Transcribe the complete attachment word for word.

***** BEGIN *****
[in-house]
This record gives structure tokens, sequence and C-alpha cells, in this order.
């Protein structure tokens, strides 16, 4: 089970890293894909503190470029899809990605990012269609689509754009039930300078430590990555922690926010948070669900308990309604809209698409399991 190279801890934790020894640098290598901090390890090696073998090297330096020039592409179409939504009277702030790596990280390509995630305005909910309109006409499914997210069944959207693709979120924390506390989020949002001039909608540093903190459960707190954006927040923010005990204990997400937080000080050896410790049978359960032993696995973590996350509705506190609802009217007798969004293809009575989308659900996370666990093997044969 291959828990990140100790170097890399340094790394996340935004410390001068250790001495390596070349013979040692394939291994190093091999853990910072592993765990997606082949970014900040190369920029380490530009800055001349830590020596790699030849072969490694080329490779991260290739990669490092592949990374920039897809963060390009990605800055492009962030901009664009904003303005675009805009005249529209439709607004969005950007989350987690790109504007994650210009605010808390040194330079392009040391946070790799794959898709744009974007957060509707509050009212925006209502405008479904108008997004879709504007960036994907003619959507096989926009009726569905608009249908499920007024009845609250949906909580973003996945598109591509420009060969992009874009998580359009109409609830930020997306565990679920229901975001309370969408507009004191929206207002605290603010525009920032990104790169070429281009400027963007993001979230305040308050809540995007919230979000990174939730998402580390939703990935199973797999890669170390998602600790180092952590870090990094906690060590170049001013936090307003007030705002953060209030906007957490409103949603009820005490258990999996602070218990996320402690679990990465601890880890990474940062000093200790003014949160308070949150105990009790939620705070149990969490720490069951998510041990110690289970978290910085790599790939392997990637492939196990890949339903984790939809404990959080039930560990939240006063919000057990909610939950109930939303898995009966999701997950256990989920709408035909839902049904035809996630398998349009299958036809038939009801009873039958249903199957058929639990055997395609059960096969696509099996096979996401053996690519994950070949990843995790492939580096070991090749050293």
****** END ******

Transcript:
[in-house]
This record gives structure tokens, sequence and C-alpha cells, in this order.
């Protein structure tokens, strides 16, 4: 089970890293894909503190470029899809990605990012269609689509754009039930300078430590990555922690926010948070669900308990309604809209698409399991 190279801890934790020894640098290598901090390890090696073998090297330096020039592409179409939504009277702030790596990280390509995630305005909910309109006409499914997210069944959207693709979120924390506390989020949002001039909608540093903190459960707190954006927040923010005990204990997400937080000080050896410790049978359960032993696995973590996350509705506190609802009217007798969004293809009575989308659900996370666990093997044969 291959828990990140100790170097890399340094790394996340935004410390001068250790001495390596070349013979040692394939291994190093091999853990910072592993765990997606082949970014900040190369920029380490530009800055001349830590020596790699030849072969490694080329490779991260290739990669490092592949990374920039897809963060390009990605800055492009962030901009664009904003303005675009805009005249529209439709607004969005950007989350987690790109504007994650210009605010808390040194330079392009040391946070790799794959898709744009974007957060509707509050009212925006209502405008479904108008997004879709504007960036994907003619959507096989926009009726569905608009249908499920007024009845609250949906909580973003996945598109591509420009060969992009874009998580359009109409609830930020997306565990679920229901975001309370969408507009004191929206207002605290603010525009920032990104790169070429281009400027963007993001979230305040308050809540995007919230979000990174939730998402580390939703990935199973797999890669170390998602600790180092952590870090990094906690060590170049001013936090307003007030705002953060209030906007957490409103949603009820005490258990999996602070218990996320402690679990990465601890880890990474940062000093200790003014949160308070949150105990009790939620705070149990969490720490069951998510041990110690289970978290910085790599790939392997990637492939196990890949339903984790939809404990959080039930560990939240006063919000057990909610939950109930939303898995009966999701997950256990989920709408035909839902049904035809996630398998349009299958036809038939009801009873039958249903199957058929639990055997395609059960096969696509099996096979996401053996690519994950070949990843995790492939580096070991090749050293």